If such learned individuals could ignore the court as a medium to resolve conflict, what then do we as a society expect from less learned people. When there was already a subsisting court injunction restraining the conduct of the election, it would have been proper, fitting and ideal in a democratic setting that the actors and aggrieved individuals utilise the instrument of the court to seek for redress rather than take the law into their hands to disrupt the election.

The conduct of the election despite a court order which put it on hold calls to question the integrity of the judicial system. Nigerian court have sometimes been known to contradict itself by offering injunctions to whomever knocked on its doors such that sometimes when there are contradictory orders by courts of equal jurisdiction, it posses a challenge as to which to adhere to. A more organised and coordinated judicial system which melts proportionate fines and sentences to erring individuals is needed for the growth of institutions in Nigeria. With reference to Newton’s third law which says that action and reaction are equal and opposite, for the country to move forward, the judiciary has to rise to the challenge of issuing punishments which are proportionate to the crime of offenders. Perhaps, if the actors who pushed on with the election were mindful of the punishment of the court, they wouldn’t have gone on to organize the election.

Also, the faction which took the law into their hands might not have done so if they had confidence in the judiciary to overturn the process and render justice. There is more to be desired from a judiciary which recently issued N100,000 fine to Naira Marley in Lagos for disregarding a presidential directive on restriction of interstate travels and public gatherings to host a concert at Jabi Lake Mall, despite having received a whole lot more money in payment for the show. The same judiciary would sentence a petty thief to several years behind bars for pickpocketing. This does not in anyway imply justifying crime at any level or by any individual but rather a call for proportionate punishments for offenders.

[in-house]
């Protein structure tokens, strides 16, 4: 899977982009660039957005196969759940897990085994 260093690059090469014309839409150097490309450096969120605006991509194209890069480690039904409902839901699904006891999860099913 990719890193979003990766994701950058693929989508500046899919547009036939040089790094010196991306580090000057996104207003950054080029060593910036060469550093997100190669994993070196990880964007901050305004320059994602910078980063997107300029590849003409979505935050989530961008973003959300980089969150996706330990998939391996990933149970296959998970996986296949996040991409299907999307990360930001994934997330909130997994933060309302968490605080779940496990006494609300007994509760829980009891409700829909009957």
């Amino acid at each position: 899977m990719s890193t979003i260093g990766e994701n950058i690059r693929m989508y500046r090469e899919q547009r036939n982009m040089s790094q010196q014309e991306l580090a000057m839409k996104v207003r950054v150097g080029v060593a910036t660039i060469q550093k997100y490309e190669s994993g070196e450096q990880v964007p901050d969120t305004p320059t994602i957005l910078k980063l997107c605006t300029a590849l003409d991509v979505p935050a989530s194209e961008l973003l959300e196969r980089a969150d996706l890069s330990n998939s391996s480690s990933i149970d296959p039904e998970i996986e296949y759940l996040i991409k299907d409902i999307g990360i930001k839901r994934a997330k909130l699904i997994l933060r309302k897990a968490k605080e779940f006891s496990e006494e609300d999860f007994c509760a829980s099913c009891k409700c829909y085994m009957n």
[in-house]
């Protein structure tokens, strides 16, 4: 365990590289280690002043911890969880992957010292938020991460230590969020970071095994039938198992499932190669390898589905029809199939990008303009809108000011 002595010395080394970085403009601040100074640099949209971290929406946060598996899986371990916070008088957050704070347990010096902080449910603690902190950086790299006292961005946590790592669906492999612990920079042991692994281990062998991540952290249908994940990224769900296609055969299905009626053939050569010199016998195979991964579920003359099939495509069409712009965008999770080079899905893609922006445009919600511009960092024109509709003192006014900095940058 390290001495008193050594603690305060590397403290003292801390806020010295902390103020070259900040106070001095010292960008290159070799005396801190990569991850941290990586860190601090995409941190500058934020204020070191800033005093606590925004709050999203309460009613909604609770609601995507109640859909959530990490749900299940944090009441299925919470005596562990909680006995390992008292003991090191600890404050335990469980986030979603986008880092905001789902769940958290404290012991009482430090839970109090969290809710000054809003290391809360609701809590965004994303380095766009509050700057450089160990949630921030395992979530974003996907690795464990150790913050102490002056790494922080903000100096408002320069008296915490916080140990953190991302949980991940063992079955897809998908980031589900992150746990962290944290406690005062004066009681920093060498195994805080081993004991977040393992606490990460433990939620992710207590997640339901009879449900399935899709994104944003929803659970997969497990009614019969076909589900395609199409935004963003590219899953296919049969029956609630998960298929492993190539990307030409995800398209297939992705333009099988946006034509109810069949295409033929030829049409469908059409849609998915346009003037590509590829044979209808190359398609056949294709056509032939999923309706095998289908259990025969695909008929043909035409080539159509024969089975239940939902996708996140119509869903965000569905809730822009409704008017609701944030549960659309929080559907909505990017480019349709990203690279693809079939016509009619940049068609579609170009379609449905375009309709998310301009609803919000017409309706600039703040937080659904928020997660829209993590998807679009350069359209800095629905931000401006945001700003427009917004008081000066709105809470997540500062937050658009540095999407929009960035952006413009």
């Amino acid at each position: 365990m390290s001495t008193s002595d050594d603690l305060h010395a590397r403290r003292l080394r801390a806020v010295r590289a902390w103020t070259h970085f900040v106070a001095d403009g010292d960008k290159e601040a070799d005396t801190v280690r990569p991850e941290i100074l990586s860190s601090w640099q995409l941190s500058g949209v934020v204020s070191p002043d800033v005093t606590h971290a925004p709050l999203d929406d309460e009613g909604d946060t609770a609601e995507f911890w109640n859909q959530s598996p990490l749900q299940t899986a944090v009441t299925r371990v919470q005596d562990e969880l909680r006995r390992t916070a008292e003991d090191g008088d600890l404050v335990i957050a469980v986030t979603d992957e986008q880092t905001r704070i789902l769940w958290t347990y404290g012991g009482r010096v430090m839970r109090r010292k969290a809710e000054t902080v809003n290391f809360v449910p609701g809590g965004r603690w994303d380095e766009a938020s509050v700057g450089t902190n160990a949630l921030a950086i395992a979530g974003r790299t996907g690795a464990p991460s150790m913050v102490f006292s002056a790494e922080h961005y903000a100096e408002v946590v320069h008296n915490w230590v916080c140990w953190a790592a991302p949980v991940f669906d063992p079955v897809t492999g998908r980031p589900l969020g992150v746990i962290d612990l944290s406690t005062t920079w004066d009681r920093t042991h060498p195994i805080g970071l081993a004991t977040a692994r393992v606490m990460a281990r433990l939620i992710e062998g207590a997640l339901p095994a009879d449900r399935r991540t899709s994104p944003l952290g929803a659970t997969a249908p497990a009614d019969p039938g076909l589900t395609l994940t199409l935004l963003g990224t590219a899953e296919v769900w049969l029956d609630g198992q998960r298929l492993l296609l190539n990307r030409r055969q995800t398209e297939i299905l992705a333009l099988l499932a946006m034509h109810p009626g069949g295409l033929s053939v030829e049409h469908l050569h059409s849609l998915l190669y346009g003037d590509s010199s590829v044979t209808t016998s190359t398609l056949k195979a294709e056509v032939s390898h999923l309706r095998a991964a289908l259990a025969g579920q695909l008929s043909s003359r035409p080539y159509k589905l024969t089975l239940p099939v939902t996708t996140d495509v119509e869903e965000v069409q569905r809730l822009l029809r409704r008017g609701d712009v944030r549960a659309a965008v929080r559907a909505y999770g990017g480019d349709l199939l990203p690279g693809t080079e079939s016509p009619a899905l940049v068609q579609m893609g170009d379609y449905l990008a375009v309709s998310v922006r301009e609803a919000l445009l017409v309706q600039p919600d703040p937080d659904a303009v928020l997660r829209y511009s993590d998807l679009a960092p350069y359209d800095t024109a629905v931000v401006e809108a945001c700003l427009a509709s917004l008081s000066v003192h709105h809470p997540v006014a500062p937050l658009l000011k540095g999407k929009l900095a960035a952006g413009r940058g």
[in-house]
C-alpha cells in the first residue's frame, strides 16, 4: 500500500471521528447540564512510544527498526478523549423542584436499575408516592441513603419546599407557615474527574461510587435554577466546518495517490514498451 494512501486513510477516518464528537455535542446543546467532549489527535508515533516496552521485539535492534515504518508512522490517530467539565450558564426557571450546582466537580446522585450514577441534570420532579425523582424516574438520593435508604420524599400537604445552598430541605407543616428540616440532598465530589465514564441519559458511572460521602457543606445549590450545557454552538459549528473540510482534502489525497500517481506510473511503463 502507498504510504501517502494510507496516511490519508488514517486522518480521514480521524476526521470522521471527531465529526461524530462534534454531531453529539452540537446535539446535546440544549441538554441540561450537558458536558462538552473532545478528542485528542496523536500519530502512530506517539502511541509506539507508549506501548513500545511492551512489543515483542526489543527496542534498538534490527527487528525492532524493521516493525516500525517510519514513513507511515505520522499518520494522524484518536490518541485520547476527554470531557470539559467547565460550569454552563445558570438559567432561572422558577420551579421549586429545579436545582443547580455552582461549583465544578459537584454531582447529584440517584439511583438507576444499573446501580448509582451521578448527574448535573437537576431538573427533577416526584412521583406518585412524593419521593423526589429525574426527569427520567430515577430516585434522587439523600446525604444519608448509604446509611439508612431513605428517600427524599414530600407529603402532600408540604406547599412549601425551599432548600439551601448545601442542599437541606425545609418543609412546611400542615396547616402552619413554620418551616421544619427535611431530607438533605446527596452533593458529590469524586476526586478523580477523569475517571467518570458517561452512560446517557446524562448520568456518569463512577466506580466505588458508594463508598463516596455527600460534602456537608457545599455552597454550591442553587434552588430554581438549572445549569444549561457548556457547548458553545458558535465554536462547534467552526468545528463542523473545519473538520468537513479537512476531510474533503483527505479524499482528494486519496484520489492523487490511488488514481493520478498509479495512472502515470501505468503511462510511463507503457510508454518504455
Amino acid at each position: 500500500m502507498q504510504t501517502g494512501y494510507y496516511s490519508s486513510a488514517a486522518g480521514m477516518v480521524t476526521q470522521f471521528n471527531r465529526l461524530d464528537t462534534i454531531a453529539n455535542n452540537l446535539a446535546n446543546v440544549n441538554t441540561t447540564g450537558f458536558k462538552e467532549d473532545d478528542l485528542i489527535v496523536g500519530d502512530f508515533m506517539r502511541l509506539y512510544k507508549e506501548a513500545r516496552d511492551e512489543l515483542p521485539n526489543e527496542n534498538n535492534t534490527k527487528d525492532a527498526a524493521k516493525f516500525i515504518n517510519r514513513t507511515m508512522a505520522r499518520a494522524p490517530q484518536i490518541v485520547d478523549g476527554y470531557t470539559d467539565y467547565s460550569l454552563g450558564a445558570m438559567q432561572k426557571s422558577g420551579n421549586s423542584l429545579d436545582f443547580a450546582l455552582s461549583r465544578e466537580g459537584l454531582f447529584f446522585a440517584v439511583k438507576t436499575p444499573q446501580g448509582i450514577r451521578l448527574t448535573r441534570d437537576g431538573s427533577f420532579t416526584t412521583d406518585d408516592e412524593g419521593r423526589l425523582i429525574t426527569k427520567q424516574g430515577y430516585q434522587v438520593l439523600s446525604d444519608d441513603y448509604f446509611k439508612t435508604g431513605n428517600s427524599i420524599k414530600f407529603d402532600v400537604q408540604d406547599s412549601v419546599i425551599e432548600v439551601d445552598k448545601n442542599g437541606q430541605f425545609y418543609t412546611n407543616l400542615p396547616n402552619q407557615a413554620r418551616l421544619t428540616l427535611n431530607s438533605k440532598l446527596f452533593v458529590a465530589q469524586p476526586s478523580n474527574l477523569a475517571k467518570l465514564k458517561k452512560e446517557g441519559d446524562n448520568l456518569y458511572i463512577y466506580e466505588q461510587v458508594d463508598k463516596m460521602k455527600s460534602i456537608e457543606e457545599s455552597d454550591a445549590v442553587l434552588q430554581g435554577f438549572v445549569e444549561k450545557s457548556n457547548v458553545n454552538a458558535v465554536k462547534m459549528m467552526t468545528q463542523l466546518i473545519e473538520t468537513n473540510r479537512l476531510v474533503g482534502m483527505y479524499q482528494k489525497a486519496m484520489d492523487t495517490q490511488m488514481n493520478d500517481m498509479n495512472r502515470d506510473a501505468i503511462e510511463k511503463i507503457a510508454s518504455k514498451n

Nigeria is not in any way new to unorthodox behaviour from its ruling class. Lawmakers have at several points in the past turned out to be lawbreakers. The Federal legislative chamber had at some point rewarded a lawmaker who made away with the maze with a dignified position in the hollowed chamber. Just like praise makes good people better, it equally serves to make bad people worse. If Nigeria continues to treat rot in its institution with kid gloves, the future can only get more bleak.

The Nigeria Medical Association as a body of intellectuals had dented the noble profession and actors who perpetrated the shameful act should be duly investigated and brought to book to help salvage what is left of our institutions and for the sake of the country’s global image. Internet has created a world without borders and the world is keenly watching as Nigeria desecrates and make mockery of its systems. The national leadership of the NMA and the relevant government agencies should be firm in its stance against the ignoble act of our life savers who had transformed to predators.